Ryan -
I hadn't meant to imply that you were complaining about the CnR closures but to point out that a common feeling on this issue was expressed in a response to your post: "We are going to get screwed again this year".

My recollection of the early reactions to the announcement of the CnR closures in 1999 was that there was a very much of a backlass against the WDFW for daring to close those CnR fisheries. Much of those responses were all about fishing and not the fish. Certainly some were more concern about the fish and as time past more of the responses were about the fish. The fact that many now feel and response as you have that the need is to put the fish's needs first and if we must then close the fisheries just shows how much many of you have learned about fisheries management and resource needs - WSC can take some of the credit for this increased understanding.

Just which of WDFW's current policies do you want changed? The ones that allow some harvest of healthy stocks?

I have to agree that those in charge of managing the Snohomish and Stillaguamish fisheries were late in responsing to the decline of their wild steelhead populations - the closure should have occurred a year earlier. Not sure that means those in charge weren't doing their job. The sudden decline in wild steelhead abundance didn't have much or even anything to do with past management (ie killing wild fish). For the previous 20 years the average productivity of those stocks (# of adults retruning per spawner) was something like 1.25. That means that if there were 6,000 spawners it could be expected that 7,500 adults would return. Beginning in the late 1990s that productivity fell virtually overnight to 0.5 or less, that is the same 6,000 spawners would produce 3,000 or less returning adults. This occurred over a wide area (Puget Sound, lower British Columbia mainand, and east side of Vancouver Island). It occurred even on those waters managed correctly (that is those that required the release of all wild fish).

B-Run Steely -
It certainly good news that some of those incredible Idaho fish are rebounding. However if steelhead management in Idaho was just all about the wild fish there would not have been any fishing - the best thing for the wild fish needs would have been to close the fishing. having Wild Steelhead Release is a fisheries management tool that allows folks to access the hatchery fish with low impacts on the wild fish (note I said low and not zero impacts). Those fish are bounding back in spite of not because of the wild steelhead regulations. I sincerely hope that rebound continues in even bad water years. It would have been interesting to hear the debate this past season on whether there should be fishing on the wild fish if there weren't an ESA listed stock.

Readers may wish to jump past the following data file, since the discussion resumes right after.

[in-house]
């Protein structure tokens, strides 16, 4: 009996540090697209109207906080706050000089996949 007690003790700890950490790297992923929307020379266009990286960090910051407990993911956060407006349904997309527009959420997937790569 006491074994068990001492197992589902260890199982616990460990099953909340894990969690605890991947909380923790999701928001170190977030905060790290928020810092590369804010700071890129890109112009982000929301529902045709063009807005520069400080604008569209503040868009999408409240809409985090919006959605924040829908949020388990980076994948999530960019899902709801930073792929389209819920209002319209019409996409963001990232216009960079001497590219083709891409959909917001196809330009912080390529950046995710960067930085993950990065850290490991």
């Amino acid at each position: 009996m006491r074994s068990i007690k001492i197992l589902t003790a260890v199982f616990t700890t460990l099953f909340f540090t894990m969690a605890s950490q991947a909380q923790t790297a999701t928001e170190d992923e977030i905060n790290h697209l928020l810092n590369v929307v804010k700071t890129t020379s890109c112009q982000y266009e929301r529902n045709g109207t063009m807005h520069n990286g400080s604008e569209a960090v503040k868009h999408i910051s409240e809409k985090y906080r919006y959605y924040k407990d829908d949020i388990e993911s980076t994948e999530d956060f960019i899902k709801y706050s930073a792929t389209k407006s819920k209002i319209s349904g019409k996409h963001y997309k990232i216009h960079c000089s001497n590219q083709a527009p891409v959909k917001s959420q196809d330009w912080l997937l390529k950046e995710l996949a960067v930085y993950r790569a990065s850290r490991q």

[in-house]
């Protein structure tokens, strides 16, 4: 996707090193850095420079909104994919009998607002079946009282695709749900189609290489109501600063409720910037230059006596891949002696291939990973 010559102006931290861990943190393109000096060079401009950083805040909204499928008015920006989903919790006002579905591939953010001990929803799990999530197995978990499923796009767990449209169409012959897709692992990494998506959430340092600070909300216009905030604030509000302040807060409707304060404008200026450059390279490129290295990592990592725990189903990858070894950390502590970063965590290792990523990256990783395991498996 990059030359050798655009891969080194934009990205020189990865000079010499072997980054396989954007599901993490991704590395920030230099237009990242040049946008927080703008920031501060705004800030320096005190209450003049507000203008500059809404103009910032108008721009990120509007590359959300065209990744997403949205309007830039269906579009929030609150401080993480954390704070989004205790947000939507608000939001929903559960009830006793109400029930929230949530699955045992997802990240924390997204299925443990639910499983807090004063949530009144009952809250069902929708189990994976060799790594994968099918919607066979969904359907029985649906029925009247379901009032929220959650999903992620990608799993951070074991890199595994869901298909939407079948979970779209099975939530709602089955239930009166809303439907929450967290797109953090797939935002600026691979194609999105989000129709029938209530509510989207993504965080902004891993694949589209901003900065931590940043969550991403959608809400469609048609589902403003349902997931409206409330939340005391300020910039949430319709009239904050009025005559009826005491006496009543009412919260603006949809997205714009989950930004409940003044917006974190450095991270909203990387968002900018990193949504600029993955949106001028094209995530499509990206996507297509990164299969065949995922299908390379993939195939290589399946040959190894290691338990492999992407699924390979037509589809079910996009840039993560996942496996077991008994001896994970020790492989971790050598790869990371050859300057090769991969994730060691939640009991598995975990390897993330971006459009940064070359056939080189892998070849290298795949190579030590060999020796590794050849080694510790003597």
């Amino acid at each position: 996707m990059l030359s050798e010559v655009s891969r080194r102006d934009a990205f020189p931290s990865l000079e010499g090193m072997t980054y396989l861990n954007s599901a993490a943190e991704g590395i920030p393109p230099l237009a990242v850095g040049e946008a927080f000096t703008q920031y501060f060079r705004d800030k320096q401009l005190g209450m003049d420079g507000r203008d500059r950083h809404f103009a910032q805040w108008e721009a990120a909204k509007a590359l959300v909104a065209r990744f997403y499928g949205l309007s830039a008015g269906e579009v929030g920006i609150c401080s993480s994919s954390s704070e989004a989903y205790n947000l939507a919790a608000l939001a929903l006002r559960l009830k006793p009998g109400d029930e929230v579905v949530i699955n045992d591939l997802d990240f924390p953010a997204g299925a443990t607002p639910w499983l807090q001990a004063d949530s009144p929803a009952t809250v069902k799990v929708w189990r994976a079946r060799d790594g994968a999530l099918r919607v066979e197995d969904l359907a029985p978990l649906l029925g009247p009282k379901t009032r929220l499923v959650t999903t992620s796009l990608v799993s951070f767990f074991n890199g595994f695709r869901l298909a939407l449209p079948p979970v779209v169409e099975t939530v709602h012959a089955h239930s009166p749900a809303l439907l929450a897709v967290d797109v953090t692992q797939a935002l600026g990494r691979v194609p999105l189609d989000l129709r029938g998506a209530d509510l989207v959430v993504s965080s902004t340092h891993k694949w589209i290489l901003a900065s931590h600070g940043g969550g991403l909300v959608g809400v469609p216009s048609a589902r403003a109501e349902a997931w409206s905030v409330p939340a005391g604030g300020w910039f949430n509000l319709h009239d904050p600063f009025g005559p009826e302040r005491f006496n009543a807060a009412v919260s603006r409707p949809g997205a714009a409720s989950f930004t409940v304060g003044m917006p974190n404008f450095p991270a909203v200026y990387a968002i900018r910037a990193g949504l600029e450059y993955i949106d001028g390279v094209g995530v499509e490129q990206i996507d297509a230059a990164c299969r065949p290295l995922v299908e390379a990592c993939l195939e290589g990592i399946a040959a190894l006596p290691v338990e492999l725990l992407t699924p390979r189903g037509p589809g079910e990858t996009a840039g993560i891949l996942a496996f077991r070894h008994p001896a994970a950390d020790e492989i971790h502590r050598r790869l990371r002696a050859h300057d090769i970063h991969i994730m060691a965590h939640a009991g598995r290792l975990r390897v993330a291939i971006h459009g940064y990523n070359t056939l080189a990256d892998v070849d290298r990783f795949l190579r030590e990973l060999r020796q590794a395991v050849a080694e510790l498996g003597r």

I agree that CnR can produce some high quality fisheries and where anglers are willing to accept foregoing the taking of fish it may be the only way of maintianing high abundances of fish with a diverse age structure while providing a lot of fishing days - a number of trout fisheries clearly illustrate that. Here in Washington our steehead CnR season are becoming more popular and in some cases their use may rival that of the kill fisheries. However in other fisheries that story is different - for example CnR of salmon (couple of examples would the summer coho CnR fishery on the Straits or the blackmouth season in early December in area 10 in Puget Sound) don't draw anything like the interest that kill fisheries do.

Ryan -
Nearly forgot - as you may recalled at an earlier WSC meeting it was reported that this spring's wild steelhead escapements on both the Snohomish and Stillaguamish was the lowest on record. The decline in productivity continues. It would be irresponsible to allow any target fishery on those wild stocks. The answer to your earlier post.

Tight lines